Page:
Belarus Seeks Uralkali Co-Owner Kerimov’s Arrest, Belta SaysAliaksandr Kudrytski and Yuliya Fedorinova
Belarus, which last week detained the chief of OAO Uralkali, has started a criminal investigation into billionaire Suleiman Kerimov, an investor in the world’s largest potash producer, the state-run news agency Belta said.
Kerimov is wanted for organizing the crime of abuse of office, which carries a maximum punishment of 10 years’ imprisonment, Belta said, citing the Belarusian Investigative Committee. Vladislav Baumgertner, chief executive officer of Berezniki, Russia-based Uralkali, was arrested in Minsk on Aug. 26 for abuse of office.
Baumgertner was held after traveling to Belarus for talks at the invitation of Belarusian Prime Minister Mikhail Myasnikovich. The CEO, who is also chairman of Belarus Potash Co., Uralkali’s trading partnership with state-run Belaruskali, said July 30 that he was dissolving the venture because Belarus had “violated” their agreement by authorizing Belaruskali to export some of its potash independent of BPC.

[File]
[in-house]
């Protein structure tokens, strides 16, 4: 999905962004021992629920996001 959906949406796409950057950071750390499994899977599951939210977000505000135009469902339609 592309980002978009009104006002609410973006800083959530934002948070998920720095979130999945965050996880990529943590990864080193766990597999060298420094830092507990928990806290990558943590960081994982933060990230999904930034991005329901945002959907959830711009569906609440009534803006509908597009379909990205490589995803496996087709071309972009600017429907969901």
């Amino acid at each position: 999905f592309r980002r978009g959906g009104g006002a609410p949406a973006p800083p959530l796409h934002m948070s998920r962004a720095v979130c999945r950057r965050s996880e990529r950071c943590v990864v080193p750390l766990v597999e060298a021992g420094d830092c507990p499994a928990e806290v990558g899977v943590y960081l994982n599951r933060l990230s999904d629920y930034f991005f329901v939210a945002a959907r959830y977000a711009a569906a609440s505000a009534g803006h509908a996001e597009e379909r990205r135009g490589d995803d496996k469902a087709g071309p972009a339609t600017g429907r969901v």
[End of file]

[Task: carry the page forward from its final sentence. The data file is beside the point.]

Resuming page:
Belarus is seeking Kerimov’s arrest through Interpol and also expects to cooperate with the Russian prosecutor general’s office, Belta said. Anton Averin, a Moscow-based spokesman for Kerimov’s Nafta Moskva holding company, declined to comment. Pavel Traulko, a spokesman for Belarus’s Investigative Committee, didn’t return calls seeking additional comment.
Kerimov, 47, is a member of the Russian senate and his foundation controls a 21.75 percent stake in Uralkali valued at about $3 billion. He has built his fortune by investing in industries including real estate and banking.
Kerimov won’t travel abroad should Belarus seek his arrest through Interpol, Interfax reported, citing his lawyer, Anatoly Kucherena.
Uralkali has denied that Baumgertner committed any offense and has called for his release. The company said Aug. 30 it was “implementing all necessary measures” to have Baumgertner freed. A Russian government official said Aug. 30 the CEO’s detention was expected to end in “the coming days.”